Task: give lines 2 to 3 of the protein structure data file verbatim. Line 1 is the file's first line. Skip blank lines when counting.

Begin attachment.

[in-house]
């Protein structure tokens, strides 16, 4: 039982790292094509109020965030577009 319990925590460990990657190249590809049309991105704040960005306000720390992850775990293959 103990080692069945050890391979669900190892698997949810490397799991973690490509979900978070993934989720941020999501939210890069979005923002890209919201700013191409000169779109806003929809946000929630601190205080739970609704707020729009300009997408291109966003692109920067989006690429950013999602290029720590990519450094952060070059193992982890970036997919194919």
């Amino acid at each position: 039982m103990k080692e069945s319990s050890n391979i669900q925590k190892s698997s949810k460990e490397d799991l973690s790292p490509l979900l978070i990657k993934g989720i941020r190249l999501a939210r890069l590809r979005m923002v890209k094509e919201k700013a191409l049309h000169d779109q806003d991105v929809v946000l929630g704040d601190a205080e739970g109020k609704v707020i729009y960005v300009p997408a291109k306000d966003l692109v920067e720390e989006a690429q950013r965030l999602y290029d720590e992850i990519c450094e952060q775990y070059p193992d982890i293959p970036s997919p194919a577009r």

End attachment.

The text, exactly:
């Protein structure tokens, strides 16, 4: 039982790292094509109020965030577009 319990925590460990990657190249590809049309991105704040960005306000720390992850775990293959 103990080692069945050890391979669900190892698997949810490397799991973690490509979900978070993934989720941020999501939210890069979005923002890209919201700013191409000169779109806003929809946000929630601190205080739970609704707020729009300009997408291109966003692109920067989006690429950013999602290029720590990519450094952060070059193992982890970036997919194919």
């Amino acid at each position: 039982m103990k080692e069945s319990s050890n391979i669900q925590k190892s698997s949810k460990e490397d799991l973690s790292p490509l979900l978070i990657k993934g989720i941020r190249l999501a939210r890069l590809r979005m923002v890209k094509e919201k700013a191409l049309h000169d779109q806003d991105v929809v946000l929630g704040d601190a205080e739970g109020k609704v707020i729009y960005v300009p997408a291109k306000d966003l692109v920067e720390e989006a690429q950013r965030l999602y290029d720590e992850i990519c450094e952060q775990y070059p193992d982890i293959p970036s997919p194919a577009r």